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Measat CEO Says Company is Open to Partnerships

By Mark Holmes | October 28, 2013
Paul Brown Kenyon

Paul Brown Kenyon. Photo: Measat

[Via Satellite 10-28-13] In a recent interview with Eutelsat’s CEO Michel de Rosen, he spoke of the company evaluating a number of potential acquisitions before securing the $1.1 billion deal for Satmex. He mentioned companies such as Optus, Measat Satellite Systems, and Hellas-Sat coming under its consideration.

While Hellas-Sat was eventually sold to Arabsat, the future of Optus and Measat are very much open to discussion. Measat is an interesting operator with a strong position in the lucrative DTH markets in Asia, as well as growing a presence in Africa. Paul Brown-Kenyon, Measat’s CEO told Via Satellite that the company could potentially look at a partnership with another operator.

“Measat is always looking at options to build the business. Over the last few years we have pursued this through buying additional spacecraft – we have Measat 3b, which is planned for launch early 2014,” Brown-Kenyon said. “We have also done this through joint ventures and cooperation with the likes of Thaicom, Azercosmos and Newsat. We are always open to partnerships with operators at a strategic level. We are always evaluating opportunities and if it makes sense, we will consider the opportunity.”

Measat has had a busy year, with the highlight coming early in the year with the launch of the Azerspace 1/Africasat 1a satellite. The $300 million spacecraft was developed as the result of collaboration between Measat and Azercosmos Joint Stock Company (Azercosmos), a company set up by the Ministry of Communications and Information Technologies of the Government of the Republic of Azerbaijan.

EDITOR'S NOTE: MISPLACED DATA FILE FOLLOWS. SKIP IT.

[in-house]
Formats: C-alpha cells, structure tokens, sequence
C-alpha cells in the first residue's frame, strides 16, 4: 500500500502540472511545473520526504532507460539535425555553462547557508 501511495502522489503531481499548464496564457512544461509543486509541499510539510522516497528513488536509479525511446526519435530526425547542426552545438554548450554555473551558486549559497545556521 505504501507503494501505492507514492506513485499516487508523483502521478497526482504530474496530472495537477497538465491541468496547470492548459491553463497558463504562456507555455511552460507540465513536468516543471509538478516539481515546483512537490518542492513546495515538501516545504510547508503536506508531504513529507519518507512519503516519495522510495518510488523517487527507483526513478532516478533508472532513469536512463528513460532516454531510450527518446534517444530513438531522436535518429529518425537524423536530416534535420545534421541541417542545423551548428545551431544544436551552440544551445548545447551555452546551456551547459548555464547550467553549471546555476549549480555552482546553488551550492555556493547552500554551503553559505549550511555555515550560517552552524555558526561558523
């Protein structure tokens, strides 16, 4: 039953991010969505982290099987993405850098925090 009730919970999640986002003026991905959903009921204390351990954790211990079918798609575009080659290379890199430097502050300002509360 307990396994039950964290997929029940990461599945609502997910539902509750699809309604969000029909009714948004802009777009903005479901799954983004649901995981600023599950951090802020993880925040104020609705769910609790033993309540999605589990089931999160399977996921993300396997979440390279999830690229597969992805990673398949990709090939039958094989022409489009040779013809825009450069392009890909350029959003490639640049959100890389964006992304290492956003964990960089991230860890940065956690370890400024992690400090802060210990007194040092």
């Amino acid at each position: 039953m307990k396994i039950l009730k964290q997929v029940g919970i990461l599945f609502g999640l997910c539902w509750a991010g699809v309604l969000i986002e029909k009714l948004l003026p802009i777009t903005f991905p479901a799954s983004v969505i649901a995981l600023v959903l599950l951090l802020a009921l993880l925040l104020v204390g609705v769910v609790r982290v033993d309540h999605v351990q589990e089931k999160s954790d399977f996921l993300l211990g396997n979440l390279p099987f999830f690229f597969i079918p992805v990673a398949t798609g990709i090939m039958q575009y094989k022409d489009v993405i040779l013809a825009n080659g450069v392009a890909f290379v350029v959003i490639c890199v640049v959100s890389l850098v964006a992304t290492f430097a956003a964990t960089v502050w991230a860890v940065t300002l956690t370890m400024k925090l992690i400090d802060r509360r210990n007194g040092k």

The deal with Azercosmos is an example of Measat’s creativity as well as the trend of “copetition,” which Brown-Kenyon highlights as one of the key tendencies in the satellite industry right now. “What we are seeing in this region is a lot more coopetition. One of my ex-professors at Yale (Barry Nalebuff) coined the term to describe situations where companies may be strong competitive rivals in one area, but work together in another. Measat has been one of the pioneers of this approach in the satellite industry through our cooperations with Azercosmos, Thaicom and Newsat,” he said. “You are now seeing others take this approach with the likes of SES and Thaicom working together, and Thaicom and AsiaSat working together. It is an interesting trend. It complicates the competitive landscape in many ways, but I think it is good for the industry.”

Brown-Kenyon also sees a good opportunity for the company in DTH markets in Asia. “DTH has, and will continue to show, phenomenal growth. DTH growth in markets such as Malaysia, India and Indonesia has been constrained recently due to the lack of availability of capacity. We see this changing over the next few years with the launch for example of Measat 3b and Measat 3c.”